09 April 2006

Secret chief

I swear, I've been trying to lay off the magickal mystical posts, but the Book of the Law snuck up on me. Today marks the second of the anniversary days marking the three days of the writing of the Book of the Law.

Yesterday, Yezida turned up some very lovely Star Goddess quotes for the occasion, and I knew some Thelemites who were out there reading Chapter I of the Book, toasting the Star Goddess, Nuit, and celebrating in deference to her injunction:

Be goodly therefore: dress ye all in fine apparel; eat rich foods and drink sweet wines and wines that foam!
I myself was at an early seder for the -4th night of Passover, and chuckled as several people entirely unfamiliar with Nuit reported being in a mood to use champagne for the cups of wine. Wines that foam!

Plus, I got a surprising email from a decidedly un-mystical friend. He stumbled across the tale of Paschal Beverly Randolph as a result of a Google misfire, and passed it on to me, saying, "This seems like someone obscure enough that you probably already know about him, or if not, should know about him." I'm pleased that folks think that the obscurity of a historical figure is a reason to suspect that I know about them, but I must confess that this time I've been caught utterly in the dark.

Dig this quick bio, from the link above:

A free man of colour born in the state of Virginia in 1825, he was an orator and spokesperson for the Abolitionist cause before the Civil War. He was also a well known spiritualist and trance-medium, and a world-traveller in the best Victorian fashion, who visited England, France, Turkey, Egypt, Syria, and other regions in search of esoteric wisdom. His investigations into Rosicrucianism led him to the then highly controversial field of sex-magic, and along the way he also wrote a definitive treatise of the use of hashish as an aid to trance possession (1860), and an equally important book on clairvoyant scrying with magic mirrors (1860). As a medical doctor and occultist, Randolph attempted to transcend the coercive racial stereotyping of 19th century America ....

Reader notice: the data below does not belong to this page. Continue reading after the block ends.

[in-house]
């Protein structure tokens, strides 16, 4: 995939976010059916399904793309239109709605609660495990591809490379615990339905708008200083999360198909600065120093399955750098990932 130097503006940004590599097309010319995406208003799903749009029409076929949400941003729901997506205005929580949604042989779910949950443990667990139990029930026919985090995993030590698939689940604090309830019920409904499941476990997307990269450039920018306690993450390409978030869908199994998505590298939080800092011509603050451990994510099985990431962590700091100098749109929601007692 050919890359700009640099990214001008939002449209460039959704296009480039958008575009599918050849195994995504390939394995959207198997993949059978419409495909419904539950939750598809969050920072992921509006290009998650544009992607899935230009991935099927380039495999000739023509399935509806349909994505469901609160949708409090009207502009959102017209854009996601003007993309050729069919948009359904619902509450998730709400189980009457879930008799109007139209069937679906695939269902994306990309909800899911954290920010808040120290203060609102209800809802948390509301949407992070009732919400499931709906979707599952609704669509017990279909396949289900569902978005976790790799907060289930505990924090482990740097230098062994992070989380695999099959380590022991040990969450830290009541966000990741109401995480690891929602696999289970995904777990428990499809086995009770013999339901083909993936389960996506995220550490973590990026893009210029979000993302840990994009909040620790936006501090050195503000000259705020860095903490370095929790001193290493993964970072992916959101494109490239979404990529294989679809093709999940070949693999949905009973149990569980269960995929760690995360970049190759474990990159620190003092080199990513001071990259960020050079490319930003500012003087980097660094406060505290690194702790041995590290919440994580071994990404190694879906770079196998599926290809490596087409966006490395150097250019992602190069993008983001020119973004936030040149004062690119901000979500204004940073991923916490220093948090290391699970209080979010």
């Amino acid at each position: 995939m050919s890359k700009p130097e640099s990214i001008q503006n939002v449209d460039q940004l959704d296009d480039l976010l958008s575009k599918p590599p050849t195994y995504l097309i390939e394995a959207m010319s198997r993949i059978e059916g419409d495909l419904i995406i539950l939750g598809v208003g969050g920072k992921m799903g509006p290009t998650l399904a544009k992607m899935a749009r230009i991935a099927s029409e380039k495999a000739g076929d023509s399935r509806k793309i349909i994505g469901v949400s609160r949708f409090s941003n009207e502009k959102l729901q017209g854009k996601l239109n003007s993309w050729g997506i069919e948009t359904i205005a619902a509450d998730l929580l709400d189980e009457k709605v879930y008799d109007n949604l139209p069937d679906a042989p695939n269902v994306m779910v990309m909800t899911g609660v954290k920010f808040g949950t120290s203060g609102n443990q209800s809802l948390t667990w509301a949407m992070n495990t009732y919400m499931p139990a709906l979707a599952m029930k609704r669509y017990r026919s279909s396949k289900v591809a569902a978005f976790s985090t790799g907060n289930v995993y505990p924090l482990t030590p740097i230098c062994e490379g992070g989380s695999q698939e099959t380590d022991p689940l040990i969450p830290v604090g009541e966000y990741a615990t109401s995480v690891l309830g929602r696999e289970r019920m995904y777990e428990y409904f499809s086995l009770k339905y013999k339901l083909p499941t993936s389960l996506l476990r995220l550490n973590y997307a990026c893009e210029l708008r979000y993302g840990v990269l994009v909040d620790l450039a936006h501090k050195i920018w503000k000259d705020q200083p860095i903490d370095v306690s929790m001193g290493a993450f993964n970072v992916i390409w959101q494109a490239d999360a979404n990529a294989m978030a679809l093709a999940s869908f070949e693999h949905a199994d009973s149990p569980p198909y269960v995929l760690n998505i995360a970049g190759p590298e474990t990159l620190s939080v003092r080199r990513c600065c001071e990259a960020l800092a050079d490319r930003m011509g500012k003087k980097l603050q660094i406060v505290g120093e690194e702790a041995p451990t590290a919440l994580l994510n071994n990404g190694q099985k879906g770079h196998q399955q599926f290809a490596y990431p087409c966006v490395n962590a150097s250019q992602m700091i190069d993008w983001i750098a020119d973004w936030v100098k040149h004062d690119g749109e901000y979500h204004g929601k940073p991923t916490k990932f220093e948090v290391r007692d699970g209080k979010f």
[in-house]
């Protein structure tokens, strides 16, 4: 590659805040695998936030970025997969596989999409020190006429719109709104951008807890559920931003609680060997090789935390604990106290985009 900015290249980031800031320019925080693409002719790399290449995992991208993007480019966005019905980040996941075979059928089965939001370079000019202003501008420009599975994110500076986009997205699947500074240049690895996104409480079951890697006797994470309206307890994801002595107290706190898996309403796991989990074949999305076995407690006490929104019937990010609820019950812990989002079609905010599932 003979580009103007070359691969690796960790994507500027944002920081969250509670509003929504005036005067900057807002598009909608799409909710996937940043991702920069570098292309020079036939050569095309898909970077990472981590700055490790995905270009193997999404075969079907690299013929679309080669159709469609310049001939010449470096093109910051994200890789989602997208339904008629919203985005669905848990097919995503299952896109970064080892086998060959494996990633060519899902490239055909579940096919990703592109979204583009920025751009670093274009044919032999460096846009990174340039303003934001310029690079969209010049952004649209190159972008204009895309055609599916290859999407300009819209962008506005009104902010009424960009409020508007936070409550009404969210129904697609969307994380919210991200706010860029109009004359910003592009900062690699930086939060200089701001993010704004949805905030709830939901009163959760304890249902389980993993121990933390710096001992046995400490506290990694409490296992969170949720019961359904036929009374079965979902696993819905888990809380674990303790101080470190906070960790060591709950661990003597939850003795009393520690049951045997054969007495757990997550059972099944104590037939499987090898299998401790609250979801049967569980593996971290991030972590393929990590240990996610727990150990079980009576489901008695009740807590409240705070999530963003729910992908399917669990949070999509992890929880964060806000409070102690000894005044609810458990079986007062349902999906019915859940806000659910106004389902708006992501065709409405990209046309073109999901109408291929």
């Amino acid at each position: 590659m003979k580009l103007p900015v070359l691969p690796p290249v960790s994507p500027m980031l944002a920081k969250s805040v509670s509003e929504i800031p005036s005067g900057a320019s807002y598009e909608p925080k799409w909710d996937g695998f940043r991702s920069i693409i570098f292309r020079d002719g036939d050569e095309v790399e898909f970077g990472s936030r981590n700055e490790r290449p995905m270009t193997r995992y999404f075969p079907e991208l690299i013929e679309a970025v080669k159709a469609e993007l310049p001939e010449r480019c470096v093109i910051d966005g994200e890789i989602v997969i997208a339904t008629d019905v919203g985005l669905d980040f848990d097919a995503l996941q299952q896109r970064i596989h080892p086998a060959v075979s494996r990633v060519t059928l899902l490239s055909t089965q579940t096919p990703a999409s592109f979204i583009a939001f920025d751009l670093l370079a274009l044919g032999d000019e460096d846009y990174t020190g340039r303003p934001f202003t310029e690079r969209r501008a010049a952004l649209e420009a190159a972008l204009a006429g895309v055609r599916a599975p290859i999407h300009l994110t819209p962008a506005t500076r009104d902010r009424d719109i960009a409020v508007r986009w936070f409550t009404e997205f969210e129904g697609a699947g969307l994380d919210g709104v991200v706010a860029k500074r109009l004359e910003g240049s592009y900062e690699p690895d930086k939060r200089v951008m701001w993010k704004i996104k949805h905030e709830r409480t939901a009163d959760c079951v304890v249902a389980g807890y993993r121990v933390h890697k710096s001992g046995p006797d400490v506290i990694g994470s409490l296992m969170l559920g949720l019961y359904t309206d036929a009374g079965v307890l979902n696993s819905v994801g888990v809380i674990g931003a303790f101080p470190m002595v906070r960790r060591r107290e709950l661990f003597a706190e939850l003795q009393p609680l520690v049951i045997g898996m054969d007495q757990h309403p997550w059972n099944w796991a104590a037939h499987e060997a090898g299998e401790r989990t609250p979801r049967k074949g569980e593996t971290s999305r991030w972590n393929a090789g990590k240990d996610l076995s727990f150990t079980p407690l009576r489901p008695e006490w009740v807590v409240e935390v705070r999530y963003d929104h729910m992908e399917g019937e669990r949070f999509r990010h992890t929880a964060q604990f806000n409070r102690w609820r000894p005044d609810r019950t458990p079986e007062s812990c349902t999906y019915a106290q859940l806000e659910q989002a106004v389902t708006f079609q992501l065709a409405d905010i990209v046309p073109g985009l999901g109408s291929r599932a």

... and also founded the oldest Rosicrucian order in the US here in my home town of San Francisco, hung out with Alexandre Dumas and Abraham Lincoln, ran a business selling New Orleans Magnetic Pillows, wrote about fifty books and pamphlets. Without quite making it to his fiftieth birthday. Zowie. Colour me fascinated by the astonishing Mr. Randolph.

A scholar named John Patrick Deveney has written a biography of him, in which he argues that Blavatsky, Reuss, and Crowley were all influenced by this guy. Pretty astonishing considering that I had never heard of him, but it's plausible, given the little bit I now know.

Which brings me to why I feel a little bit stalked by the Book of the Law. Consider this aphorism of Randolph's:

Will reigns Omnipotent; Love lieth at the Foundation
My occultist readers are undoubtedly chuckling, because the Book of the Law tells us:
Love is the law, love under will
So happy anniversary, Book of the Law, and nice to meet ya, Paschal Beverly Randolph. Good to know that the world is still full of suprising weird stuff.

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